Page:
Embracing dependence on God…

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widow

Mark 12:38 As (Jesus) taught, he said, “Beware of the scribes, who like to walk around in long robes, and to be greeted with respect in the marketplaces, 39 and to have the best seats in the synagogues and places of honor at banquets! 40 They devour widows’ houses and for the sake of appearance say long prayers. They will receive the greater condemnation.” 41 He sat down opposite the treasury, and watched the crowd putting money into the treasury. Many rich people put in large sums. 42 A poor widow came and put in two small copper coins, which are worth a penny. 43 Then he called his disciples and said to them, “Truly I tell you, this poor widow has put in more than all those who are contributing to the treasury. 44 For all of them have contributed out of their abundance; but she out of her poverty has put in everything she had, all she had to live on.”

Mark offers two back-to-back stories as a vehicle of comparison. First there are the scribes who seek public recognition. Then we have a poor widow who would have been practically invisible to others. She gives to the Lord all she has, prompting Jesus to comment, “Truly I tell you, this poor widow has put in more than all those who are contributing to the treasury.”

It’s obvious Jesus isn’t talking about a financial reality because others gave much more than the poor widow. Jesus is talking about the currency of the Kingdom of God – which is faith, not money. In the Kingdom of God it is faith that moves mountains, not money. It is faith that heals the sick, not money. It is faith that casts out demons, not money. It is faith in Jesus that yields eternal life, not money. When the widow put in all she had she made herself completely dependent on God’s provision, trusting that God would give her “daily bread”. God would not let her down.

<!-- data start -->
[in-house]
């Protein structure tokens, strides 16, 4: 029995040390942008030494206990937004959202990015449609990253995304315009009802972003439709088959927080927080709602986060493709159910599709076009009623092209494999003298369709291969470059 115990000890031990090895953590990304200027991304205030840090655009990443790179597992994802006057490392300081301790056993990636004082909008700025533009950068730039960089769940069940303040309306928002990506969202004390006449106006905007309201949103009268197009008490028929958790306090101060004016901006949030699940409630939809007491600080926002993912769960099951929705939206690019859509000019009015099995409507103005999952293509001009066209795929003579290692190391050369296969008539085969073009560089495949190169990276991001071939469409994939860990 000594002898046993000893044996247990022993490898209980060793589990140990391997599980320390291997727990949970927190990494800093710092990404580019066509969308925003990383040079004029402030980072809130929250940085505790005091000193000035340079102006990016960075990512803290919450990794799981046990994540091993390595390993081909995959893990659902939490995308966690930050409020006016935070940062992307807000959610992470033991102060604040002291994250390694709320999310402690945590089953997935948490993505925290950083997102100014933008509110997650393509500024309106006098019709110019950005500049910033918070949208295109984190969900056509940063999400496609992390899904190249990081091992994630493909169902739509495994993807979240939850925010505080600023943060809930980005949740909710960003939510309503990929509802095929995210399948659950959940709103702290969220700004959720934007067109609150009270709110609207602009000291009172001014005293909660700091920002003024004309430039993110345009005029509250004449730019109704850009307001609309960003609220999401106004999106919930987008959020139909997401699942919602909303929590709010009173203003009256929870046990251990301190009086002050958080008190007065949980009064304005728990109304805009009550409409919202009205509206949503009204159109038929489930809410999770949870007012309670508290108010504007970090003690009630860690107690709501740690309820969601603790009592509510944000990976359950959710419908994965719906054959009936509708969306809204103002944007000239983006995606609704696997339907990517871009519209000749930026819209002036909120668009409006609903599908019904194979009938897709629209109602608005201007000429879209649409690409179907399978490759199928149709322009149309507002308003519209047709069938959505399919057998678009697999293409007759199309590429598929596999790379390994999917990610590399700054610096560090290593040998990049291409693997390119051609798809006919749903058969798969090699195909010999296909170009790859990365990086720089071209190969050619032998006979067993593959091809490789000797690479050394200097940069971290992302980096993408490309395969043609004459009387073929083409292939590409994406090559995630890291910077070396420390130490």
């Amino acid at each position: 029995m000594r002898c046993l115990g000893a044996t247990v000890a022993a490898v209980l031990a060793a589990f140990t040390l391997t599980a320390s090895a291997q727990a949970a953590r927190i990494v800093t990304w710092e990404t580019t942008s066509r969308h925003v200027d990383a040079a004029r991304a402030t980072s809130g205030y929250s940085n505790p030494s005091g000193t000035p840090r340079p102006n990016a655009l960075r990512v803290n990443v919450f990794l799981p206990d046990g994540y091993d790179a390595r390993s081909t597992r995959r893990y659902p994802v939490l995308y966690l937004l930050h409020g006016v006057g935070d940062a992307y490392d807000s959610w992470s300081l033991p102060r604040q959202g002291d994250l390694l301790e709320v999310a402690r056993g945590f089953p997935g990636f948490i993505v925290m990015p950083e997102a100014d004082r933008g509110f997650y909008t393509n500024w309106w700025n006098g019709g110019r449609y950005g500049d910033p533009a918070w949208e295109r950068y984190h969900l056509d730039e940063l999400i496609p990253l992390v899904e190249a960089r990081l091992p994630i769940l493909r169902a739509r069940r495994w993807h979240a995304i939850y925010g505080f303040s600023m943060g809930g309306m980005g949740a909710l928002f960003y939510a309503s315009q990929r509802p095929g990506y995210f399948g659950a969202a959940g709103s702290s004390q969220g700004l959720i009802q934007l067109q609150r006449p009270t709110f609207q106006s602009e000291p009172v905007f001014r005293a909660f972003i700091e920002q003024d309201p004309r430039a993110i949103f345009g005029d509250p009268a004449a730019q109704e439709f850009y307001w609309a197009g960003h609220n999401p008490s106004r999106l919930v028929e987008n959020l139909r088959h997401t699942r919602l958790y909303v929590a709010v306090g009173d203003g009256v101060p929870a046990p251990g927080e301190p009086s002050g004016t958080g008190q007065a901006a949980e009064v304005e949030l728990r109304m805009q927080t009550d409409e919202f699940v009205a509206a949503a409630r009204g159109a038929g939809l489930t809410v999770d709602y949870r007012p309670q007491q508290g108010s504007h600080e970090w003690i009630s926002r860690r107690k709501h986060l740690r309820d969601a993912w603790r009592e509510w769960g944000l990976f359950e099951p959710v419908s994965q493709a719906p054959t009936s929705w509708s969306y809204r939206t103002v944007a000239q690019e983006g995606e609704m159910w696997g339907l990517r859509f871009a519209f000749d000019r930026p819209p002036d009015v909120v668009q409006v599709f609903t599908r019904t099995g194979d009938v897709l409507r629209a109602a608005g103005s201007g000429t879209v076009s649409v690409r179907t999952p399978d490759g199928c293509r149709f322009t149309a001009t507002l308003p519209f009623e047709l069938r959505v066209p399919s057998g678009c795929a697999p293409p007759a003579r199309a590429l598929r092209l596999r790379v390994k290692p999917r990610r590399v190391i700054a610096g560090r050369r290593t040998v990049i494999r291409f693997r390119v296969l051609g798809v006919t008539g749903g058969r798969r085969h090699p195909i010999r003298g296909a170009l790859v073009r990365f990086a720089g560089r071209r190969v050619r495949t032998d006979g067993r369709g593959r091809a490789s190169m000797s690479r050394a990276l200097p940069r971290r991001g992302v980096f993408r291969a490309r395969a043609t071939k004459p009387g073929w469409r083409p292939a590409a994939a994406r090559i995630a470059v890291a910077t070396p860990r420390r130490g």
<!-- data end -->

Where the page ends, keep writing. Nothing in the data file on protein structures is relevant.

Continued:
I don’t like being dependent, do you? I’ll bet not. Dependency is scary. We’re taught from an early age to prepare for contingencies so we can avoid dependence. But Jesus regularly invites people to choose dependence and follow after him. And when we trust in the Lord, having no other options but the Lord, his faithfulness shines through.

I’m wondering where the Lord may be inviting me to choose dependence. What about you? Lord you are worthy to be trusted. Give us grace to embrace you with all our hearts. Amen.

 

 

One thought on “Embracing dependence on God…

  1. Lyn Zastrow

    Interesting. I don’t think of my faith as dependence. I view it as a trust. I know that God is with me to the end of time because I am with Him.

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